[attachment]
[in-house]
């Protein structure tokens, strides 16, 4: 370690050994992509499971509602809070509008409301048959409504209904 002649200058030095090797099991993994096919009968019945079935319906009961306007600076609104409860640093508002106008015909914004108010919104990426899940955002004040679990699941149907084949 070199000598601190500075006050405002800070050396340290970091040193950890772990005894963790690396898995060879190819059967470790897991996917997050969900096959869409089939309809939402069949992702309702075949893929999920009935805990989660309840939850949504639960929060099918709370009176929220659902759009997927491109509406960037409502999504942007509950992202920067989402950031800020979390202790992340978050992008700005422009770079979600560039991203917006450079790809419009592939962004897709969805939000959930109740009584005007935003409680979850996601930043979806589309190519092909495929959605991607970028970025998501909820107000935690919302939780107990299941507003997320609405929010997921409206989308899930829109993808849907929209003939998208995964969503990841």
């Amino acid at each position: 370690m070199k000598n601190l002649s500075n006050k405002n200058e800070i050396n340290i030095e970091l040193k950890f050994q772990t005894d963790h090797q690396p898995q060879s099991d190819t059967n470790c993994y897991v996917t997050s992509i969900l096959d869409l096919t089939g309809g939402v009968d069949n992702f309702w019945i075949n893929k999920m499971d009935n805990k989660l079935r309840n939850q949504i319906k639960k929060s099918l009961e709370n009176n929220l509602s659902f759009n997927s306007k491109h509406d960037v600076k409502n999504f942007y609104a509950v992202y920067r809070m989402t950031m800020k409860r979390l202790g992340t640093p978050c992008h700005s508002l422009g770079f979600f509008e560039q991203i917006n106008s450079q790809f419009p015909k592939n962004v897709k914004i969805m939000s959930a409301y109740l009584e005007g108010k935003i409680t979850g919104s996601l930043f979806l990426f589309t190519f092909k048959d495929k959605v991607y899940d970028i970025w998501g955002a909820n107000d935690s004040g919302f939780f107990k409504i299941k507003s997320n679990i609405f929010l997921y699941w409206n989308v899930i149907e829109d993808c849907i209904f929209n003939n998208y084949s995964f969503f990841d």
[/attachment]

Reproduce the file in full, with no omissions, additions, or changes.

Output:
[in-house]
């Protein structure tokens, strides 16, 4: 370690050994992509499971509602809070509008409301048959409504209904 002649200058030095090797099991993994096919009968019945079935319906009961306007600076609104409860640093508002106008015909914004108010919104990426899940955002004040679990699941149907084949 070199000598601190500075006050405002800070050396340290970091040193950890772990005894963790690396898995060879190819059967470790897991996917997050969900096959869409089939309809939402069949992702309702075949893929999920009935805990989660309840939850949504639960929060099918709370009176929220659902759009997927491109509406960037409502999504942007509950992202920067989402950031800020979390202790992340978050992008700005422009770079979600560039991203917006450079790809419009592939962004897709969805939000959930109740009584005007935003409680979850996601930043979806589309190519092909495929959605991607970028970025998501909820107000935690919302939780107990299941507003997320609405929010997921409206989308899930829109993808849907929209003939998208995964969503990841």
């Amino acid at each position: 370690m070199k000598n601190l002649s500075n006050k405002n200058e800070i050396n340290i030095e970091l040193k950890f050994q772990t005894d963790h090797q690396p898995q060879s099991d190819t059967n470790c993994y897991v996917t997050s992509i969900l096959d869409l096919t089939g309809g939402v009968d069949n992702f309702w019945i075949n893929k999920m499971d009935n805990k989660l079935r309840n939850q949504i319906k639960k929060s099918l009961e709370n009176n929220l509602s659902f759009n997927s306007k491109h509406d960037v600076k409502n999504f942007y609104a509950v992202y920067r809070m989402t950031m800020k409860r979390l202790g992340t640093p978050c992008h700005s508002l422009g770079f979600f509008e560039q991203i917006n106008s450079q790809f419009p015909k592939n962004v897709k914004i969805m939000s959930a409301y109740l009584e005007g108010k935003i409680t979850g919104s996601l930043f979806l990426f589309t190519f092909k048959d495929k959605v991607y899940d970028i970025w998501g955002a909820n107000d935690s004040g919302f939780f107990k409504i299941k507003s997320n679990i609405f929010l997921y699941w409206n989308v899930i149907e829109d993808c849907i209904f929209n003939n998208y084949s995964f969503f990841d």